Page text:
Don’t let stress, insomnia, or poor sleep habits keep you up!

How many nights have you found yourself wide awake at 2 AM, wishing you could go back to sleep but just not being able to, no matter how hard you try?

Sadly, a staggering number of people struggle with this problem. Whether from stress, worry, anxiety, poor sleep habits, too much coffee, or even medications, sleep problems are all too common in this modern day and age.

But there is hope: there are things you can do to help yourself fall back asleep in the middle of the night!

Below, we’ve combined a few of our best tips to help you get back to sleep if you find yourself awake:

Tip #1: Get Comfortable. More often than not, there’s a reason that you woke up. Maybe it’s because your bladder is full, the blankets are twisted, you’re too hot, too cold, or you need a drink of water. No matter how hard you try, you won’t really get back to sleep until you address whatever discomfort woke you up in the first place.

Use the bathroom (but only if absolutely necessary—standing up raises your heart rate above normal sleep levels and makes it difficult to go back to sleep). Adjust your blankets and pillow. Kick off or pull up the blankets as needed. Have a bottle at your bedside and get that drink of water. Once you’ve dealt with the discomfort, settle back into a comfortable position and try to get back to sleep. More often than not, you’ll find you can rest easy once you’re comfy again.

Tip #2: Avoid the clock. Looking at the clock is just going to make you anxious! Not only will you worry because you’re not asleep in the middle of the night, but you’ll worry that you’re going to be tired the next day because you’re not sleeping enough. And, as we all know, worry and anxiety only compound stress, which triggers adrenaline—NOT the hormone we want our bodies to produce when we should be sleeping.

If you have sleep problems, it’s better not to have a clock in your bedroom at all. Avoid checking the time on your phone or watch, too. Forget the time, but just focus on getting comfortable and relaxing once again.

Tip #3: Consciously relax your body. It may sound counterintuitive, but consciously relaxing your body is actually incredibly effective at putting your mind to sleep. Your body holds a lot of tension, but releasing all that tension can help to decrease the anxiety building up in your mind.

Try this progressive muscle relaxation exercise:

  • Start at the tips of your toes, and focus on any sensations you feel. Then, tell yourself, “My feet are going to sleep in three, two, one” and consciously visualize them falling asleep.

  • Move up to your ankles and repeat the process, then your calves, your knees and thighs, your pelvic region, your stomach, your arms and legs, your chest, then finally your head and neck. You’ll often find yourself falling asleep before you even reach your head!

  • For added relaxation, tense the muscles before you relax them. It’s a meditative technique that can work wonders!

Tip #4: Get up and do something relaxing. If you’re struggling to get back to sleep, it’s time to give up and instead do something else. Struggling to fall asleep will only compound your stress, but relaxing with a calming activity can help you feel sleepy again.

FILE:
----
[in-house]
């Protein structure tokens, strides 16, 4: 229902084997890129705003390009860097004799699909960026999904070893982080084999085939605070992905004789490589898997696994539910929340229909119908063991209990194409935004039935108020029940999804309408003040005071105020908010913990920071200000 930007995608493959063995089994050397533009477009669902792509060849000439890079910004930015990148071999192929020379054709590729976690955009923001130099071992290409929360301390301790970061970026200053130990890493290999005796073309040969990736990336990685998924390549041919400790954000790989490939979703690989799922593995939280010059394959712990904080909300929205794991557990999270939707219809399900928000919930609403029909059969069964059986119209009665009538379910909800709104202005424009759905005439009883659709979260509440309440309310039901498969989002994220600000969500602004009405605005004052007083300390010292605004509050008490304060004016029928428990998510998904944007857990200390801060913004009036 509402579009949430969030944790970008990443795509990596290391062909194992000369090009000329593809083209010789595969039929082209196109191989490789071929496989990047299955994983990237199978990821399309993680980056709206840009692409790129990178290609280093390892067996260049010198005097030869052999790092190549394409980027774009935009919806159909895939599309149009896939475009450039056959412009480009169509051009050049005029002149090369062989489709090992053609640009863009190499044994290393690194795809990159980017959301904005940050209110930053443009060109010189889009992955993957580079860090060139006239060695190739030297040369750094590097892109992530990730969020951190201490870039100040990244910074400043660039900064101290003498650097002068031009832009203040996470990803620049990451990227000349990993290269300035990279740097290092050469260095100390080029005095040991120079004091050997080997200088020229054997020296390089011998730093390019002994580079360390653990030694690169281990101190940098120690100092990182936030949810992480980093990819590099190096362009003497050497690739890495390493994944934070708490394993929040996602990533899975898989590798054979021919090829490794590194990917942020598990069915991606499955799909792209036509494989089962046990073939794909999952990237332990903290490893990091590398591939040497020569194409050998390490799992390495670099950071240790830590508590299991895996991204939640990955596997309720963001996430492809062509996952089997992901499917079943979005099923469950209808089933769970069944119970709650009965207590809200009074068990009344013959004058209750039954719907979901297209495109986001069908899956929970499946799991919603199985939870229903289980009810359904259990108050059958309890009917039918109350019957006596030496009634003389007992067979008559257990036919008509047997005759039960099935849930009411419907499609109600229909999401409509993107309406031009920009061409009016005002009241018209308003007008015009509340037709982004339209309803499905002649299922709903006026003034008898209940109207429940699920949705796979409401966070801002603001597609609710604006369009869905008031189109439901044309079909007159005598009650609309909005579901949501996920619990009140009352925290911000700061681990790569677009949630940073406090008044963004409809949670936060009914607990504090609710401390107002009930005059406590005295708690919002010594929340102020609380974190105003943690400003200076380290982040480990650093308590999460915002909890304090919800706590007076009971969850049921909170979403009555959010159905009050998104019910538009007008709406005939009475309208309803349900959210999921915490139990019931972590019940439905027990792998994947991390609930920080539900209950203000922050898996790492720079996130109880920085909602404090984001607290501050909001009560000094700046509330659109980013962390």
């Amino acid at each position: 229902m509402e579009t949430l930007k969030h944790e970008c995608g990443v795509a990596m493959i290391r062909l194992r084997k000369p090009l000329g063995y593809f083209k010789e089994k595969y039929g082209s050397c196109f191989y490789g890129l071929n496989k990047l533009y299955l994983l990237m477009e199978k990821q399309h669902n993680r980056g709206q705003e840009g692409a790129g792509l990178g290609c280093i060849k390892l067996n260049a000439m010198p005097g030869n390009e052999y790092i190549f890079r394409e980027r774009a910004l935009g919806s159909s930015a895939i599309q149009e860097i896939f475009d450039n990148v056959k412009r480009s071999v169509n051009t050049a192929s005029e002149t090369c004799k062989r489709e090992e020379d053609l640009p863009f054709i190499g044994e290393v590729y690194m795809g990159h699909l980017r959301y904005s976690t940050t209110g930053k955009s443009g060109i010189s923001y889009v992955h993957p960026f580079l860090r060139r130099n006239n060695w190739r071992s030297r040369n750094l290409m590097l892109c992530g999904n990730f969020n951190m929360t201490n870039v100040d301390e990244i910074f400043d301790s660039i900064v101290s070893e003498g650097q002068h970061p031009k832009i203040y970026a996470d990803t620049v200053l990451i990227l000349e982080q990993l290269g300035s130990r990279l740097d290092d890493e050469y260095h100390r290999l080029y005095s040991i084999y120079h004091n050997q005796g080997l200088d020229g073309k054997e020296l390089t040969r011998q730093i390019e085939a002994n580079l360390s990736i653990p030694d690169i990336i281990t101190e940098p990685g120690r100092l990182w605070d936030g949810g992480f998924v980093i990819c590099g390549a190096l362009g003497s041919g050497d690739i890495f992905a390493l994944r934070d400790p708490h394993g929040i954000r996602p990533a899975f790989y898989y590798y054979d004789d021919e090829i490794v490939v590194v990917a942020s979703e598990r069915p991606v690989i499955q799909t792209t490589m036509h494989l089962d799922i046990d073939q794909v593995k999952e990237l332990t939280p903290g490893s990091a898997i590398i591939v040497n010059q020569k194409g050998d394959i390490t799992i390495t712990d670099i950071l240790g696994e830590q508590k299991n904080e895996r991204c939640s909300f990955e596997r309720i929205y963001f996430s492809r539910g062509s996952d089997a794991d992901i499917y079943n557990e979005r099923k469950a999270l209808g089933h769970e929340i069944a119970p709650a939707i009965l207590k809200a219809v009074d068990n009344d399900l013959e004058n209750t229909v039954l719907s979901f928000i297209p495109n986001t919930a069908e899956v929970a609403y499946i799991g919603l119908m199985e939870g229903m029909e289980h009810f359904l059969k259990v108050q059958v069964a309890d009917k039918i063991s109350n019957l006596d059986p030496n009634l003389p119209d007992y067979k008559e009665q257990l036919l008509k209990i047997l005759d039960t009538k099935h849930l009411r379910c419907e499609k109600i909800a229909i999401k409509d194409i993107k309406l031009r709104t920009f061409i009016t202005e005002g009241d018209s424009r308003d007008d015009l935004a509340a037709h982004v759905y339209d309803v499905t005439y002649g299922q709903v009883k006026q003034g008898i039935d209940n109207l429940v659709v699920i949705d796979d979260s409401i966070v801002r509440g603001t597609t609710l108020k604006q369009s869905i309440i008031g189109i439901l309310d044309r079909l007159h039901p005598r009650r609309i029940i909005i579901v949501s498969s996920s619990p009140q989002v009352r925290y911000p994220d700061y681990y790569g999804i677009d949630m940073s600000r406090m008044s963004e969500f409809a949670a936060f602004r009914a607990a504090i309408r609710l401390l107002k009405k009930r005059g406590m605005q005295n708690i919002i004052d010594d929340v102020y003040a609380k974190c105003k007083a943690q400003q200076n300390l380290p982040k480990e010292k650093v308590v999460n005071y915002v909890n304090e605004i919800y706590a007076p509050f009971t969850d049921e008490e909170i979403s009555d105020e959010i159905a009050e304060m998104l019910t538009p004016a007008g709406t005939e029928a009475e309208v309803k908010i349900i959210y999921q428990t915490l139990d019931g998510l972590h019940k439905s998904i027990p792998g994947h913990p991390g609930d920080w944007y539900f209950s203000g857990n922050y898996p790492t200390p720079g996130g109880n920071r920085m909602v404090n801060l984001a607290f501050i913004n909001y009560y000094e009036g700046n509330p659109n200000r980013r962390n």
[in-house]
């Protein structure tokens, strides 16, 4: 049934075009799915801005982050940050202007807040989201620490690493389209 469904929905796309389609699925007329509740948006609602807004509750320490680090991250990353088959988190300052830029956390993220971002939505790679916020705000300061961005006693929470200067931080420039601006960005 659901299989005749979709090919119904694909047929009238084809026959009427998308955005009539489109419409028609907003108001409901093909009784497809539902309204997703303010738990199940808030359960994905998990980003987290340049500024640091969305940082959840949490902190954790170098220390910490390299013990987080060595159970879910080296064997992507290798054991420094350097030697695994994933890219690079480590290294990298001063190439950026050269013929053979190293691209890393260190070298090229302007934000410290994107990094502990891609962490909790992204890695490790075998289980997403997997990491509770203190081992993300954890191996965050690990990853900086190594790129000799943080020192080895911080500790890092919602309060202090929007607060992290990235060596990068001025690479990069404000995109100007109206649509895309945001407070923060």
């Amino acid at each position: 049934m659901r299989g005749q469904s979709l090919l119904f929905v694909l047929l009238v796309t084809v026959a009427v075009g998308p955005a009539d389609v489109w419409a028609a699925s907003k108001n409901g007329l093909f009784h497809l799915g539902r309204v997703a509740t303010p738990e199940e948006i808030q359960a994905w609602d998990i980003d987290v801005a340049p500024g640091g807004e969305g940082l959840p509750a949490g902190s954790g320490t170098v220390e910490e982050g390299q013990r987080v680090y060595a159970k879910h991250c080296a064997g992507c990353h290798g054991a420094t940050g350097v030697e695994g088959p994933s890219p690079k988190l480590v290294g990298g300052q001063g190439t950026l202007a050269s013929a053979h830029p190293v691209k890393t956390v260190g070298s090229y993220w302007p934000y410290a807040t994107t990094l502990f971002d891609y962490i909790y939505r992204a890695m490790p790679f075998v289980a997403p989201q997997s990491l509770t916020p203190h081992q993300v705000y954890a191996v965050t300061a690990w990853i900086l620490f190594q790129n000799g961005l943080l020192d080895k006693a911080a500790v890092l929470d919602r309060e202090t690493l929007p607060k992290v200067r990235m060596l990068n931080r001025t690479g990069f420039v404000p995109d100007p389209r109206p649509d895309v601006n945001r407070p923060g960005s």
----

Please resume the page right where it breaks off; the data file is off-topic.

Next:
Get out of bed, get to a comfortable chair, and do something that relaxes you. Maybe it’s reading a book that you enjoy, with just enough light to read the words but not so much brightness that it fully wakes you up. Or, if sewing or crocheting is more your thing, do that, but keep your movements slow and calm. Listen to music, a podcast, or an audiobook on low volume.

Do something that relaxes you in a low-light environment, and you may just find yourself getting sleepy all over again.

Tip #5: Breathe. Sounds too simple to be effective? It’s definitely not! Breathing exercises are highly meditative, and they can help you slip back into sleep and relax your body thoroughly. In fact, the 4-7-8 breathing exercise actually works like a tranquilizer for your nervous system. By slowing down your breathing, you lower your heart rate, relax your body, and calm your mind. It’s an incredibly effective exercise that you can try anytime, anywhere.

  1. Place the tip of your tongue against the tissue directly behind your upper front teeth.

  2. Exhale through your mouth, making a whoosh sound.

  3. Close your mouth and inhale through your nose for a 4-count

  4. Hold your breath for a 7-count

  5. Exhale through your mouth for an 8-count

  6. Repeat the entire exercise three more times to complete four breath cycles

Or, if that feels too complicated, try this simple exercise:

  • Lie on your back with your arms and legs stretched out fully and comfortably. In your mind, picture your lungs as balloons, and take the deepest breaths you can to fill those balloons as much as possible. Hold for a second or two, then let out as much breath as you can until the balloons are totally deflated. Another second or two of holding, then inhale again to fill the balloons. Repeat until you find yourself relaxing and drifting off.

Tip #6: Write it down. Often, there’s some specific task, worry, or idea that will keep you awake in the middle of the night, no matter how hard you’re trying to go to sleep. To banish the anxiety, write down whatever is troubling you. Keep a notebook and a small reading light at your bedside, and use them to jot down the cause of your anxiety. You’ll typically find it much easier to relax because you’ve made sure you’ll remember the problem or concern the following day, so you know it will get handled.